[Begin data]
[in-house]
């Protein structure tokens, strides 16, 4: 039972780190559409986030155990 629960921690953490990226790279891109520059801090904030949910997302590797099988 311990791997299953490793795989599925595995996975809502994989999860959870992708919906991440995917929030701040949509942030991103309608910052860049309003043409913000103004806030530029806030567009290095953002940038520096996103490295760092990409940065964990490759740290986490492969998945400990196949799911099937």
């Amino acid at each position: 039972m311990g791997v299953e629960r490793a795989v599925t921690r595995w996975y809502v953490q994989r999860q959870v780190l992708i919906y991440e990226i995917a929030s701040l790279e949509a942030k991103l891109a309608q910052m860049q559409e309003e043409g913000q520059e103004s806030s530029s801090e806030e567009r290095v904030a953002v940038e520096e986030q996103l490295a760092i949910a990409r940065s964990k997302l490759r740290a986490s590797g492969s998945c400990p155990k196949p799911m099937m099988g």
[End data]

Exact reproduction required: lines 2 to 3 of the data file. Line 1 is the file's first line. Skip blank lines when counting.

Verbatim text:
């Protein structure tokens, strides 16, 4: 039972780190559409986030155990 629960921690953490990226790279891109520059801090904030949910997302590797099988 311990791997299953490793795989599925595995996975809502994989999860959870992708919906991440995917929030701040949509942030991103309608910052860049309003043409913000103004806030530029806030567009290095953002940038520096996103490295760092990409940065964990490759740290986490492969998945400990196949799911099937």
């Amino acid at each position: 039972m311990g791997v299953e629960r490793a795989v599925t921690r595995w996975y809502v953490q994989r999860q959870v780190l992708i919906y991440e990226i995917a929030s701040l790279e949509a942030k991103l891109a309608q910052m860049q559409e309003e043409g913000q520059e103004s806030s530029s801090e806030e567009r290095v904030a953002v940038e520096e986030q996103l490295a760092i949910a990409r940065s964990k997302l490759r740290a986490s590797g492969s998945c400990p155990k196949p799911m099937m099988g």